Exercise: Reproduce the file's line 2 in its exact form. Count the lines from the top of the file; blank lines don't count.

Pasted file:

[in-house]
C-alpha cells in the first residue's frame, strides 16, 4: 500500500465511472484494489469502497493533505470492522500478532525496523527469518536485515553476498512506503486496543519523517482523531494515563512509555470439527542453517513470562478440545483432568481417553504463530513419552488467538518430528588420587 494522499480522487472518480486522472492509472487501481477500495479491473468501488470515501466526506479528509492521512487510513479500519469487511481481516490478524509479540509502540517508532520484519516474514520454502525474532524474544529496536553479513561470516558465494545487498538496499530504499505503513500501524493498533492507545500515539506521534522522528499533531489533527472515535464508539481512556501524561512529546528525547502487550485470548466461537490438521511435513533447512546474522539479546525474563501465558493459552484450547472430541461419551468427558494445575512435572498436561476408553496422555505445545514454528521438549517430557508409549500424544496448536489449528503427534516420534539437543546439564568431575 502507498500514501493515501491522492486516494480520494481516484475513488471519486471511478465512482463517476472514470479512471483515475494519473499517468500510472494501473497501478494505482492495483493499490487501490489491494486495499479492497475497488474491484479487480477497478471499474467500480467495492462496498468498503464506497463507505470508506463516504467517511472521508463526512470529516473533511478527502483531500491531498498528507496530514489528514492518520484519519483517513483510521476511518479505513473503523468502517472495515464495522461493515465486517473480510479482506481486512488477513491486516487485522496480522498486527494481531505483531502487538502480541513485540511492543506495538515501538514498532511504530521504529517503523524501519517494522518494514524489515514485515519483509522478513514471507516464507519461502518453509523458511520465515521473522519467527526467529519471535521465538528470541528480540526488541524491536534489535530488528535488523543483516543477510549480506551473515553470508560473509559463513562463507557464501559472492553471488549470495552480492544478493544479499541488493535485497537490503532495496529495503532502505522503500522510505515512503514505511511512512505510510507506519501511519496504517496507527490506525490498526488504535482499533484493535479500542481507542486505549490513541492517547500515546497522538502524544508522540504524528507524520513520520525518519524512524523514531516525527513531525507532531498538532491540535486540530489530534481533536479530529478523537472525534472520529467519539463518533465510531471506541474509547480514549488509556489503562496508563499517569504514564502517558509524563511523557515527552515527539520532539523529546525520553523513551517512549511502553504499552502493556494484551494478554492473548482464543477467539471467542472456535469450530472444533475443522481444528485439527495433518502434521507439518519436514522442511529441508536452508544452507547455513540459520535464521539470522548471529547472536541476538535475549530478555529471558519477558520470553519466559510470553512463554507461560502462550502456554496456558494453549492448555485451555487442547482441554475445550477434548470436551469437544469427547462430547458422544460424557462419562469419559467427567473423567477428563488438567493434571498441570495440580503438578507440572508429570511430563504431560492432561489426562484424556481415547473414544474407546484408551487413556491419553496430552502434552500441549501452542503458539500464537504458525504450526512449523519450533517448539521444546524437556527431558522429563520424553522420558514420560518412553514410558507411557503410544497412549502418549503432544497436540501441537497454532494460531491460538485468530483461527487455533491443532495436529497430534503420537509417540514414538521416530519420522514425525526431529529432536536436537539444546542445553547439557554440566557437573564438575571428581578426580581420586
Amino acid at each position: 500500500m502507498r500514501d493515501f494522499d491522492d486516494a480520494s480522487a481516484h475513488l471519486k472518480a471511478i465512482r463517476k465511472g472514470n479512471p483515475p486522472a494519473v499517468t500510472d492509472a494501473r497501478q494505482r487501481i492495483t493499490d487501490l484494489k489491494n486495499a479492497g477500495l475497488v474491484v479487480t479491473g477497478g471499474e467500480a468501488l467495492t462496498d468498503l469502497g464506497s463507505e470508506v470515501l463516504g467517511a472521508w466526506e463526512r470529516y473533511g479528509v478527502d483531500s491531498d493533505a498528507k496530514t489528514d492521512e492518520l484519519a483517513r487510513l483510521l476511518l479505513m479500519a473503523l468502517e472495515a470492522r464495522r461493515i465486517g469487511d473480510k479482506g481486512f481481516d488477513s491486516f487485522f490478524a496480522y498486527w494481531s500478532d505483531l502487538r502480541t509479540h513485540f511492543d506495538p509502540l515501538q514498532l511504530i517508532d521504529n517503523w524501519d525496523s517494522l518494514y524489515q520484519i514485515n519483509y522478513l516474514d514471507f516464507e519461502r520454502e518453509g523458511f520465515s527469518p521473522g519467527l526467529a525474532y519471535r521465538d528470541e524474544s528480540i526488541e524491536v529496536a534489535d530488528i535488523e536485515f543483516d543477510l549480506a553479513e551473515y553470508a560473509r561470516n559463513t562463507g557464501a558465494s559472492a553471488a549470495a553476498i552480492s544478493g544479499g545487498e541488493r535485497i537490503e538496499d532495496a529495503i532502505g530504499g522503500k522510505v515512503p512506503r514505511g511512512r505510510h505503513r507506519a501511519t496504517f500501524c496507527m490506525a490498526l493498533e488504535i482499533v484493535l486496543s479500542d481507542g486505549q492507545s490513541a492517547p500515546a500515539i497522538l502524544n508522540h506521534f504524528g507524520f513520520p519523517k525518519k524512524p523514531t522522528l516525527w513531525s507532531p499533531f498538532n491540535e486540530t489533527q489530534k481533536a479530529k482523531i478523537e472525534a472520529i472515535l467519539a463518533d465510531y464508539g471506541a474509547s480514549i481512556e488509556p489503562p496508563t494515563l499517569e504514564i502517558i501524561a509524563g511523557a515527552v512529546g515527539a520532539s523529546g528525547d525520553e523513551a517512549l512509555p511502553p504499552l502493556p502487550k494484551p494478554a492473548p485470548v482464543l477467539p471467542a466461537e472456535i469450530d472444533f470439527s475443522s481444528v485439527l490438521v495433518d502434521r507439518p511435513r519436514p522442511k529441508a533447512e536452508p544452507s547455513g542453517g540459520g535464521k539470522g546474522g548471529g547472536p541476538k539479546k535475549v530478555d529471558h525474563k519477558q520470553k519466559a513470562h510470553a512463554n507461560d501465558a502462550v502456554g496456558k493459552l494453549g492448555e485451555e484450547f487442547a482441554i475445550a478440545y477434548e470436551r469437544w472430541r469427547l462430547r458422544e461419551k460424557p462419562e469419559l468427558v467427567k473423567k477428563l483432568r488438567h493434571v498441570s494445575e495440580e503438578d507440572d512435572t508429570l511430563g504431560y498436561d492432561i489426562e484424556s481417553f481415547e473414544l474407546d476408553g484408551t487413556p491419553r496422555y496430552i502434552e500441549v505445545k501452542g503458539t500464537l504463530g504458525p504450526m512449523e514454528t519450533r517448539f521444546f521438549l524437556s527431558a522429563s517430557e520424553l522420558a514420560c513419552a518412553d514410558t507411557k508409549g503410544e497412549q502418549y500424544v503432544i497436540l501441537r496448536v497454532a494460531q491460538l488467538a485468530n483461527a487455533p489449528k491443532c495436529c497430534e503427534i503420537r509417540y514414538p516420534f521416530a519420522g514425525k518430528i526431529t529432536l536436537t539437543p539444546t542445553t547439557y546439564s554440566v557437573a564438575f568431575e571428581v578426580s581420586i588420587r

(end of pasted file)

C-alpha cells in the first residue's frame, strides 16, 4: 500500500465511472484494489469502497493533505470492522500478532525496523527469518536485515553476498512506503486496543519523517482523531494515563512509555470439527542453517513470562478440545483432568481417553504463530513419552488467538518430528588420587 494522499480522487472518480486522472492509472487501481477500495479491473468501488470515501466526506479528509492521512487510513479500519469487511481481516490478524509479540509502540517508532520484519516474514520454502525474532524474544529496536553479513561470516558465494545487498538496499530504499505503513500501524493498533492507545500515539506521534522522528499533531489533527472515535464508539481512556501524561512529546528525547502487550485470548466461537490438521511435513533447512546474522539479546525474563501465558493459552484450547472430541461419551468427558494445575512435572498436561476408553496422555505445545514454528521438549517430557508409549500424544496448536489449528503427534516420534539437543546439564568431575 502507498500514501493515501491522492486516494480520494481516484475513488471519486471511478465512482463517476472514470479512471483515475494519473499517468500510472494501473497501478494505482492495483493499490487501490489491494486495499479492497475497488474491484479487480477497478471499474467500480467495492462496498468498503464506497463507505470508506463516504467517511472521508463526512470529516473533511478527502483531500491531498498528507496530514489528514492518520484519519483517513483510521476511518479505513473503523468502517472495515464495522461493515465486517473480510479482506481486512488477513491486516487485522496480522498486527494481531505483531502487538502480541513485540511492543506495538515501538514498532511504530521504529517503523524501519517494522518494514524489515514485515519483509522478513514471507516464507519461502518453509523458511520465515521473522519467527526467529519471535521465538528470541528480540526488541524491536534489535530488528535488523543483516543477510549480506551473515553470508560473509559463513562463507557464501559472492553471488549470495552480492544478493544479499541488493535485497537490503532495496529495503532502505522503500522510505515512503514505511511512512505510510507506519501511519496504517496507527490506525490498526488504535482499533484493535479500542481507542486505549490513541492517547500515546497522538502524544508522540504524528507524520513520520525518519524512524523514531516525527513531525507532531498538532491540535486540530489530534481533536479530529478523537472525534472520529467519539463518533465510531471506541474509547480514549488509556489503562496508563499517569504514564502517558509524563511523557515527552515527539520532539523529546525520553523513551517512549511502553504499552502493556494484551494478554492473548482464543477467539471467542472456535469450530472444533475443522481444528485439527495433518502434521507439518519436514522442511529441508536452508544452507547455513540459520535464521539470522548471529547472536541476538535475549530478555529471558519477558520470553519466559510470553512463554507461560502462550502456554496456558494453549492448555485451555487442547482441554475445550477434548470436551469437544469427547462430547458422544460424557462419562469419559467427567473423567477428563488438567493434571498441570495440580503438578507440572508429570511430563504431560492432561489426562484424556481415547473414544474407546484408551487413556491419553496430552502434552500441549501452542503458539500464537504458525504450526512449523519450533517448539521444546524437556527431558522429563520424553522420558514420560518412553514410558507411557503410544497412549502418549503432544497436540501441537497454532494460531491460538485468530483461527487455533491443532495436529497430534503420537509417540514414538521416530519420522514425525526431529529432536536436537539444546542445553547439557554440566557437573564438575571428581578426580581420586